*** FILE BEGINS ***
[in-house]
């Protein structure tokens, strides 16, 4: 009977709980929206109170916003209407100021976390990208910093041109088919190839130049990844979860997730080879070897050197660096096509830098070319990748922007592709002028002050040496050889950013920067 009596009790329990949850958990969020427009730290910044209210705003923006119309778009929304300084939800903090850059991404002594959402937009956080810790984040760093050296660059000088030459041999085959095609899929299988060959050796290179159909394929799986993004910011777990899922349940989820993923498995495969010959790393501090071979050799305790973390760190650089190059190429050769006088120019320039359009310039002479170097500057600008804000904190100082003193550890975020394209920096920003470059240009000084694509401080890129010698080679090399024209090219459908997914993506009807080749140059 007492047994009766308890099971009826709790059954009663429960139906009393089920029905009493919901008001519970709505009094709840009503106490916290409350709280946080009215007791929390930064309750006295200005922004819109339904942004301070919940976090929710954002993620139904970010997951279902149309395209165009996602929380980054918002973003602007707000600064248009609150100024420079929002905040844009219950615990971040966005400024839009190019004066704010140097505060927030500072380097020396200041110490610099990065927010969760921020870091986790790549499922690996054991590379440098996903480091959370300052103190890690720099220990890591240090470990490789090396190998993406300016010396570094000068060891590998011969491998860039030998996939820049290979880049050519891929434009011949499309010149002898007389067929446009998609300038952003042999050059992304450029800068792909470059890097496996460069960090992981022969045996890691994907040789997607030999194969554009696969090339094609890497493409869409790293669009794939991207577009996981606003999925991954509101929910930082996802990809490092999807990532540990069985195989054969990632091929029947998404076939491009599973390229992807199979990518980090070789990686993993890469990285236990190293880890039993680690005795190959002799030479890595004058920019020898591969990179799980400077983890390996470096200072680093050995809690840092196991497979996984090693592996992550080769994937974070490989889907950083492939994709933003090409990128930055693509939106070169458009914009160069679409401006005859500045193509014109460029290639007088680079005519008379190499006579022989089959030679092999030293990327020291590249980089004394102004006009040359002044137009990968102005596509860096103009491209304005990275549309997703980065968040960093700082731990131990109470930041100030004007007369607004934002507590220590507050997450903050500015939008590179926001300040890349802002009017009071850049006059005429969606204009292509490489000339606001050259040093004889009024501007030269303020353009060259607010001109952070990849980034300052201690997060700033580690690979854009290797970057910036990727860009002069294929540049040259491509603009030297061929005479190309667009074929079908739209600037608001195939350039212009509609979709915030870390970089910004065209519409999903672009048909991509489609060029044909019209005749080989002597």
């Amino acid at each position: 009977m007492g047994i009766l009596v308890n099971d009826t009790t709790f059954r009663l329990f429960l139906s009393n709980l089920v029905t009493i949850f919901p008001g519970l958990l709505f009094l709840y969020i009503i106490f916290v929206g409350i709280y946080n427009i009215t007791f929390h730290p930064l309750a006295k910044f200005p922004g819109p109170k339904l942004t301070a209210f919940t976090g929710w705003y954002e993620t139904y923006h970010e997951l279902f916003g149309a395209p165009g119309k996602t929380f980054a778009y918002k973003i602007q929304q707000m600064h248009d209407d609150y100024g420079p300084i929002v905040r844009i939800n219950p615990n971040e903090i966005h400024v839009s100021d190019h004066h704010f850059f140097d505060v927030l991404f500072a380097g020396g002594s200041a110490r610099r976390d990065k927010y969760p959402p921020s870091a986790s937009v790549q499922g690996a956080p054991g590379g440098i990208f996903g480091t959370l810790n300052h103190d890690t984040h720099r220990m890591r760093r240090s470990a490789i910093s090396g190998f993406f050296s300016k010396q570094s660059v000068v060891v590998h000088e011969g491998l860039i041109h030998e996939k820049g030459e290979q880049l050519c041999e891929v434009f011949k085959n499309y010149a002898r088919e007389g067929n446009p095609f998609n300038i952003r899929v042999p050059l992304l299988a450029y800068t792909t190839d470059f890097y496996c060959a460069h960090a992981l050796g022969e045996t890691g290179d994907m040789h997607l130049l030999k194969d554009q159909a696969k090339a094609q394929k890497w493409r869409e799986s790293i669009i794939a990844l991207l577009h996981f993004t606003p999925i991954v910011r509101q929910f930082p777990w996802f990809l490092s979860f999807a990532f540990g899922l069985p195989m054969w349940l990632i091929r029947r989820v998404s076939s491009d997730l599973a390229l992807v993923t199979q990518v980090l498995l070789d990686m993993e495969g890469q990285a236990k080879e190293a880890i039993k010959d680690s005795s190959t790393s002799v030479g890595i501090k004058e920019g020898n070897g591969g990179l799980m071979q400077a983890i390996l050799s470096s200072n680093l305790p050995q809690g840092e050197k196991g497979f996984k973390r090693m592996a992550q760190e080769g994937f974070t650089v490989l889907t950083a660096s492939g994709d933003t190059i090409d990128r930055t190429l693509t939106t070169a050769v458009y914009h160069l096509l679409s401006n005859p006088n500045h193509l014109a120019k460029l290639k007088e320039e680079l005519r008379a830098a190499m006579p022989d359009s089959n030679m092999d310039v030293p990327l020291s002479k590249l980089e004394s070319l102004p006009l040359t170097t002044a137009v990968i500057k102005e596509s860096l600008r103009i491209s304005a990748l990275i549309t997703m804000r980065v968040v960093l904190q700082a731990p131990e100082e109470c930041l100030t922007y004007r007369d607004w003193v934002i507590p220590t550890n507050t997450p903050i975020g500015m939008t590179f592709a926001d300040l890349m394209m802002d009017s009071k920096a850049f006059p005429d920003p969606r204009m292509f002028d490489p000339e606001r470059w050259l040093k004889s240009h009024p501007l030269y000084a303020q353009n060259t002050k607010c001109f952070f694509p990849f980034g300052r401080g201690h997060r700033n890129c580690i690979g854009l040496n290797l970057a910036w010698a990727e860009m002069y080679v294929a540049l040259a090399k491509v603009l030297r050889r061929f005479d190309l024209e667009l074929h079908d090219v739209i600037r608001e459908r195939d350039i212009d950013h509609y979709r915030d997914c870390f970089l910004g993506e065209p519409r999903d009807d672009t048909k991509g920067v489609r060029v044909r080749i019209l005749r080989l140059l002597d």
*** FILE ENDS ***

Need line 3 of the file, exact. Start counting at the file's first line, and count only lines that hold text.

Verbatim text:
């Amino acid at each position: 009977m007492g047994i009766l009596v308890n099971d009826t009790t709790f059954r009663l329990f429960l139906s009393n709980l089920v029905t009493i949850f919901p008001g519970l958990l709505f009094l709840y969020i009503i106490f916290v929206g409350i709280y946080n427009i009215t007791f929390h730290p930064l309750a006295k910044f200005p922004g819109p109170k339904l942004t301070a209210f919940t976090g929710w705003y954002e993620t139904y923006h970010e997951l279902f916003g149309a395209p165009g119309k996602t929380f980054a778009y918002k973003i602007q929304q707000m600064h248009d209407d609150y100024g420079p300084i929002v905040r844009i939800n219950p615990n971040e903090i966005h400024v839009s100021d190019h004066h704010f850059f140097d505060v927030l991404f500072a380097g020396g002594s200041a110490r610099r976390d990065k927010y969760p959402p921020s870091a986790s937009v790549q499922g690996a956080p054991g590379g440098i990208f996903g480091t959370l810790n300052h103190d890690t984040h720099r220990m890591r760093r240090s470990a490789i910093s090396g190998f993406f050296s300016k010396q570094s660059v000068v060891v590998h000088e011969g491998l860039i041109h030998e996939k820049g030459e290979q880049l050519c041999e891929v434009f011949k085959n499309y010149a002898r088919e007389g067929n446009p095609f998609n300038i952003r899929v042999p050059l992304l299988a450029y800068t792909t190839d470059f890097y496996c060959a460069h960090a992981l050796g022969e045996t890691g290179d994907m040789h997607l130049l030999k194969d554009q159909a696969k090339a094609q394929k890497w493409r869409e799986s790293i669009i794939a990844l991207l577009h996981f993004t606003p999925i991954v910011r509101q929910f930082p777990w996802f990809l490092s979860f999807a990532f540990g899922l069985p195989m054969w349940l990632i091929r029947r989820v998404s076939s491009d997730l599973a390229l992807v993923t199979q990518v980090l498995l070789d990686m993993e495969g890469q990285a236990k080879e190293a880890i039993k010959d680690s005795s190959t790393s002799v030479g890595i501090k004058e920019g020898n070897g591969g990179l799980m071979q400077a983890i390996l050799s470096s200072n680093l305790p050995q809690g840092e050197k196991g497979f996984k973390r090693m592996a992550q760190e080769g994937f974070t650089v490989l889907t950083a660096s492939g994709d933003t190059i090409d990128r930055t190429l693509t939106t070169a050769v458009y914009h160069l096509l679409s401006n005859p006088n500045h193509l014109a120019k460029l290639k007088e320039e680079l005519r008379a830098a190499m006579p022989d359009s089959n030679m092999d310039v030293p990327l020291s002479k590249l980089e004394s070319l102004p006009l040359t170097t002044a137009v990968i500057k102005e596509s860096l600008r103009i491209s304005a990748l990275i549309t997703m804000r980065v968040v960093l904190q700082a731990p131990e100082e109470c930041l100030t922007y004007r007369d607004w003193v934002i507590p220590t550890n507050t997450p903050i975020g500015m939008t590179f592709a926001d300040l890349m394209m802002d009017s009071k920096a850049f006059p005429d920003p969606r204009m292509f002028d490489p000339e606001r470059w050259l040093k004889s240009h009024p501007l030269y000084a303020q353009n060259t002050k607010c001109f952070f694509p990849f980034g300052r401080g201690h997060r700033n890129c580690i690979g854009l040496n290797l970057a910036w010698a990727e860009m002069y080679v294929a540049l040259a090399k491509v603009l030297r050889r061929f005479d190309l024209e667009l074929h079908d090219v739209i600037r608001e459908r195939d350039i212009d950013h509609y979709r915030d997914c870390f970089l910004g993506e065209p519409r999903d009807d672009t048909k991509g920067v489609r060029v044909r080749i019209l005749r080989l140059l002597d």